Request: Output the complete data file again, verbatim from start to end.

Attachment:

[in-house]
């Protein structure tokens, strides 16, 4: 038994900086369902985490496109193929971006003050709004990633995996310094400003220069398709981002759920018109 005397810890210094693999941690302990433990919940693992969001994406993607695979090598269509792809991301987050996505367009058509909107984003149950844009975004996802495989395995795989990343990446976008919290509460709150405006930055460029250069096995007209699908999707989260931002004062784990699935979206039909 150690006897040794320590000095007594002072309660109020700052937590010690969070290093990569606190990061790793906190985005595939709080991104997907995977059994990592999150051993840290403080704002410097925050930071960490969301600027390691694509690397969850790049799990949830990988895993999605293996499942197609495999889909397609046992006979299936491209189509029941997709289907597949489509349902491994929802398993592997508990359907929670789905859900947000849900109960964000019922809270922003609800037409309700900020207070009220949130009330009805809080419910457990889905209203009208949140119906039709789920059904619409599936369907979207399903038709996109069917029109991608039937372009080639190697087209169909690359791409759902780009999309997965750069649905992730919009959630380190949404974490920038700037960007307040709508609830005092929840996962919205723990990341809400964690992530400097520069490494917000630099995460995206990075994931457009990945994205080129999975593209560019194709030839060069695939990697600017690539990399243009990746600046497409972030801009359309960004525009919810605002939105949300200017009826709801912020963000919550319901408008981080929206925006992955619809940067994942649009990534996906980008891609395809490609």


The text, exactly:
[in-house]
């Protein structure tokens, strides 16, 4: 038994900086369902985490496109193929971006003050709004990633995996310094400003220069398709981002759920018109 005397810890210094693999941690302990433990919940693992969001994406993607695979090598269509792809991301987050996505367009058509909107984003149950844009975004996802495989395995795989990343990446976008919290509460709150405006930055460029250069096995007209699908999707989260931002004062784990699935979206039909 150690006897040794320590000095007594002072309660109020700052937590010690969070290093990569606190990061790793906190985005595939709080991104997907995977059994990592999150051993840290403080704002410097925050930071960490969301600027390691694509690397969850790049799990949830990988895993999605293996499942197609495999889909397609046992006979299936491209189509029941997709289907597949489509349902491994929802398993592997508990359907929670789905859900947000849900109960964000019922809270922003609800037409309700900020207070009220949130009330009805809080419910457990889905209203009208949140119906039709789920059904619409599936369907979207399903038709996109069917029109991608039937372009080639190697087209169909690359791409759902780009999309997965750069649905992730919009959630380190949404974490920038700037960007307040709508609830005092929840996962919205723990990341809400964690992530400097520069490494917000630099995460995206990075994931457009990945994205080129999975593209560019194709030839060069695939990697600017690539990399243009990746600046497409972030801009359309960004525009919810605002939105949300200017009826709801912020963000919550319901408008981080929206925006992955619809940067994942649009990534996906980008891609395809490609």